A Trump nominee drops out, a new salt rule for NYC restaurants is upheld and an industry-specific occupational illness has an unwelcome resurgence. These were among the top stories featured on ISHN.com this week.
President Donald Trump’s nominee for labor secretary, Andrew F. Puzder, withdrew his nomination Wednesday amid a growing wave of bipartisan opposition.
Puzder, a fast-food executive who opposed the Affordable Care Act and raising the minimum wage and has strongly promoted the use of automation in the workplace, has been accused by liberal groups of being aligned with interests of company owners instead of with those of workers.
Many young workers under age 25 enter the workforce before they have had a chance to develop foundational job skills. In fact, most high schoolers—an estimated 80 percent— hold a job at some point during their school years.
With a new administration taking a new approach to federal agencies, ISHN thought it a good time to survey our readers to find out what they feel should be the shape and direction OSHA takes going forward. For instance, the majority of respondents felt that increased educational tools and programs should be the top priority for the next OSHA Chief. Half or more respondents expect a thorough review of standards or increased support for the voluntary protection program.
With a new occupant in the White House, ISHN thought it a good time to conduct an online flash survey to find out what our readers think about the federal agency that most impacts their jobs, OSHA. Will OSHA change under the Trump administration? Should OSHA change under the Trump administration?
The Chinese government’s efforts to crackdown on unsafe workplaces appears to be having an effect, with the State Administration of Work Safety (SAWS) reporting a 24.7 percent decrease in occupational accidents over the past year.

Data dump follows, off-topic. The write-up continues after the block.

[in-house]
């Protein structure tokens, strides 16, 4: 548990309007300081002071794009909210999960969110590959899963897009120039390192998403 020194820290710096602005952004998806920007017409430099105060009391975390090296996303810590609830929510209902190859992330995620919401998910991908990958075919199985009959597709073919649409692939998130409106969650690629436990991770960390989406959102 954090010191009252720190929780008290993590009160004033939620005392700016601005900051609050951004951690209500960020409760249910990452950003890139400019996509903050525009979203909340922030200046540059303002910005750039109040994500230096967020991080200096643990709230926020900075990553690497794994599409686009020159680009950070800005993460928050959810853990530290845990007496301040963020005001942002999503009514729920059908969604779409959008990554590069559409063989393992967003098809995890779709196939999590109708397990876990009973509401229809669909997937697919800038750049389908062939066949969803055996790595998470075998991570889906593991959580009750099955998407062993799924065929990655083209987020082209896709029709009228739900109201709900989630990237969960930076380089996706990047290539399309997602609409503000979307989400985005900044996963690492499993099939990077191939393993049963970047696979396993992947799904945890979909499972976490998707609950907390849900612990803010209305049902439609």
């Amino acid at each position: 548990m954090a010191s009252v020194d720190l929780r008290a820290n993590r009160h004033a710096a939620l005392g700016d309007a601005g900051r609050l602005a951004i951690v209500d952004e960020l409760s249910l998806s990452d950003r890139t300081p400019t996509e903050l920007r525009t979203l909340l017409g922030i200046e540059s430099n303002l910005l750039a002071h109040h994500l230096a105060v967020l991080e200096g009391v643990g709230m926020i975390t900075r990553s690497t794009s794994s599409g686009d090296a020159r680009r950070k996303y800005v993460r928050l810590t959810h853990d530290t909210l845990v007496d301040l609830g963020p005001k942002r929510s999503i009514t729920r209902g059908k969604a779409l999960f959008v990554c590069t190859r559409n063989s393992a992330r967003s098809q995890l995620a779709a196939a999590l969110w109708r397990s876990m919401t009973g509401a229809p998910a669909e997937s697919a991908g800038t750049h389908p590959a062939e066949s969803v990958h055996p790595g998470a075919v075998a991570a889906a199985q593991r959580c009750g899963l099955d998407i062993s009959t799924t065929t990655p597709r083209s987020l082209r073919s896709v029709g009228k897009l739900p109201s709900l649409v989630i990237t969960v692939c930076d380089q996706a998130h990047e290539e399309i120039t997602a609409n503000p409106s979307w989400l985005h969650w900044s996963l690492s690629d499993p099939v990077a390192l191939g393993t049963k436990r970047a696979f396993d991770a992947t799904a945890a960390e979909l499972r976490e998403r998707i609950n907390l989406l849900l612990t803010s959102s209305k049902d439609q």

A regulatory shake-up draws strong reactions, a Texas-sized campaign to train people on CPR and pilot fatigue management in a challenging place. These were among the top stories featured on ISHN.com this week.
The Occupational Health Internship Program (OHIP) is dedicated to helping students learn about the field of occupational safety and health (OSH) from the perspective of working people. OHIP has played a crucial role in training, mentoring, and inspiring a new generation of OSH professionals as well as providing worker community based organizations the resources to strengthen their health and safety efforts.
Here are some jobs and professions where constant working with your hands can put you at risk of numerous hand hazards – infections, skin diseases, cuts, abrasions, allergic reactions and in the worst case, life-altering amputations:
A gallery of photos from the sprawling Orange County Convention Center in Orlando, where ASSE’s annual professional development conference was held June 8-11. All photos courtesy of the American Society of Safety Engineers.Date: July 30, 2014
On Demand In May of 2016, the Occupational Safety and Health Administration (OSHA) released a final rule which will require employers in certain industries to electronically submit injury and illness recordkeeping data to OSHA starting in 2017. This webinar will outline key deadlines for data submission and explore the ways in which the ruling will impact your organization’s recordkeeping.